Blues Guitar for Beginners

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Being able to play the blues on guitar is a useful skill for any beginner player to have. There’s so much you can do if you know the blues, so it really does open up your world to more possibilities. If you’re new to this genre though, don’t worry. We have a few tips to get you started and help you learn the fundamentals of playing blues guitar.

For our first tip, any serious blues player has to know one scale above all, and that’s the minor pentatonic. Of course, there are plenty of other scales to know, but if you have to start somewhere, this would be a good place. The minor pentatonic scale is a scale with, as its name suggests, only five notes. It’s also based on the minor scale, as opposed to major, so it fits in perfectly with the blues. Here we have an example of the E minor pentatonic scale and how to play it on your guitar.


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You might notice there are more than five notes though, but that’s because we do a few runs and play the root note more than once. Really though, there are five notes per octave. The minor pentatonic scale, and also the major pentatonic, are both important parts of playing the blues, so one of the best things you can do for yourself is get a hang of their patterns early on. These will come in handy later when you’re ready to start soloing.

Check out this VIDEO GUITAR LESSON ON BLUES RIFFS

The next lesson in blues guitar for beginners comes in the form of the twelve bar blues, which is a chord progression that you’ll hear a lot of in the blues style. It involves usually only three chords in a key, the I, IV and V chords, played across twelve bars. The I chord is the root of the key, so if you want to play in the key of C, the chords you’d be using are C, F and G. Similarly, if you want to play in the key of E, you’d be using E, A and B. Ideally, you’d want to play all the chords as major chords, or all of them as minor, but you could throw in some dominant 7 chords if you like. Here we’re also including a diagram so you can see when to change chords in the progression.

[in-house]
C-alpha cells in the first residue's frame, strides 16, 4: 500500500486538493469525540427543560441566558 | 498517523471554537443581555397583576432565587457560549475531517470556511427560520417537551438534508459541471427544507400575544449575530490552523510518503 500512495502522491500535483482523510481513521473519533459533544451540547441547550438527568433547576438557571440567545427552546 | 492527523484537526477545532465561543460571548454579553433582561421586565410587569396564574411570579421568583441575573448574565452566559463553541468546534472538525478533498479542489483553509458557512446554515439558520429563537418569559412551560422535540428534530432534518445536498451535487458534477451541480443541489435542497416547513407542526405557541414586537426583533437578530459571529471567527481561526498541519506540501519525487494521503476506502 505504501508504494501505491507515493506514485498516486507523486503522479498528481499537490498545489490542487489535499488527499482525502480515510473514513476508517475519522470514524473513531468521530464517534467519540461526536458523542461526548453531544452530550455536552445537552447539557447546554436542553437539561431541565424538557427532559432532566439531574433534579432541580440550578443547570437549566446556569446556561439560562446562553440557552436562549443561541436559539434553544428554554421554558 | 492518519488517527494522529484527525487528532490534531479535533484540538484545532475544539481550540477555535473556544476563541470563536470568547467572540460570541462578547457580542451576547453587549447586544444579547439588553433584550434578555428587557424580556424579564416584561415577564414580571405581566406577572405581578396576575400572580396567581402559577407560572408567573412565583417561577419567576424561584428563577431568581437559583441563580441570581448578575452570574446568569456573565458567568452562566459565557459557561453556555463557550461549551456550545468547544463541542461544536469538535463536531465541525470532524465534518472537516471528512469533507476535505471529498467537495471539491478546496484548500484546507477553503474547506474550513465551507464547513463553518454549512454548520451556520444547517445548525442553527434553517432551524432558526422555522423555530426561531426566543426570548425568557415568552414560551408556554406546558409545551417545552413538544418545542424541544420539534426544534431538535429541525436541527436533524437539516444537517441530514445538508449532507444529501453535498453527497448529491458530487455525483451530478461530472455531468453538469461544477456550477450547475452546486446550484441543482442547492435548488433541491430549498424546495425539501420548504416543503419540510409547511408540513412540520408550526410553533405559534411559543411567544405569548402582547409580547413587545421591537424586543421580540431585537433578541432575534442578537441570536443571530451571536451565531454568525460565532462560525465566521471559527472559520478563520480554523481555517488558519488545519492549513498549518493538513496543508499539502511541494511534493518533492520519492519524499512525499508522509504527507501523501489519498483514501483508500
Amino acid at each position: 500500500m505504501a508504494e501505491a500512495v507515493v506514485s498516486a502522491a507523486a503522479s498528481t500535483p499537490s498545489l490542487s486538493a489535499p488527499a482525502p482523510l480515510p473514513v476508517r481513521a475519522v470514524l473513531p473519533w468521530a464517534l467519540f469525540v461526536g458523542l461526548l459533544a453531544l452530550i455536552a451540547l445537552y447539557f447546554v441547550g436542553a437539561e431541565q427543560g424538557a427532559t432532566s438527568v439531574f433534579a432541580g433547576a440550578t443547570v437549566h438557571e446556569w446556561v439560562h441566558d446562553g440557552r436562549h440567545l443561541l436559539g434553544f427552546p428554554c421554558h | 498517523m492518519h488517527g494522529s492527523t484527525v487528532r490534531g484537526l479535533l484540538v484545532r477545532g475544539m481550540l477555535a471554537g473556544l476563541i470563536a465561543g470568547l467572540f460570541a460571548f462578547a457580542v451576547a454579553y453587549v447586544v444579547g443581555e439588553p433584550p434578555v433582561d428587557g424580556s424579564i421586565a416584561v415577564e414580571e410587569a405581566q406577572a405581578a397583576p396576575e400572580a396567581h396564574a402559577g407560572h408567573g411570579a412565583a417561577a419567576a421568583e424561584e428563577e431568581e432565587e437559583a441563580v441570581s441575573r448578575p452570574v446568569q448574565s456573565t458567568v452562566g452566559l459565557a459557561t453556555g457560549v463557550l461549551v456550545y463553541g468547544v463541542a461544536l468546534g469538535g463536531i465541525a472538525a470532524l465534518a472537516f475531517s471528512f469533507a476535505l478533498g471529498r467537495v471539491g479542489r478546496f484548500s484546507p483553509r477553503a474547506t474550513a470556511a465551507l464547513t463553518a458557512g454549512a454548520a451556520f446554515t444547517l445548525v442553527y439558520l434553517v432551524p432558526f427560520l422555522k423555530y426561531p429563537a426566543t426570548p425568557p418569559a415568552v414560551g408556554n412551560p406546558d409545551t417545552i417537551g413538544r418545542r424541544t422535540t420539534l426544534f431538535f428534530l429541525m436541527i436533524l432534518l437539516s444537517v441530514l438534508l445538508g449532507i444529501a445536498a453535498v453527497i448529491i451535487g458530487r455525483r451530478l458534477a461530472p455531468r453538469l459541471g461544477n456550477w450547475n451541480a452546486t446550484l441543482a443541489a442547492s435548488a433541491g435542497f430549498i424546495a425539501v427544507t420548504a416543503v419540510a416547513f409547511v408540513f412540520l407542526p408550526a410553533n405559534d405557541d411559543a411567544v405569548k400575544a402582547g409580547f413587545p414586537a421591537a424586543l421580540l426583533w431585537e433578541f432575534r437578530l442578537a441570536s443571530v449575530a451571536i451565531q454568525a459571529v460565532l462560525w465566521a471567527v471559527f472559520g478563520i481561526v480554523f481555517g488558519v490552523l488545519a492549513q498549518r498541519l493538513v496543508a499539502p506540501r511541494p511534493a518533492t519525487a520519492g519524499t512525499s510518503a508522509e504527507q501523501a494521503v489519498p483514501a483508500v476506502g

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The twelve-bar blues is a very common progression that’s great for soloing over in the minor pentatonic, so if you’re comfortable now with both, try combining them into a single piece. These are essential blues guitar lessons for beginners, but there’s plenty more to learn, so after you’ve looked at these, try expanding your knowledge and tackling new challenges.

If you are into blues guitar, I recommend you to check out this great course in DVD:

BLUES POWER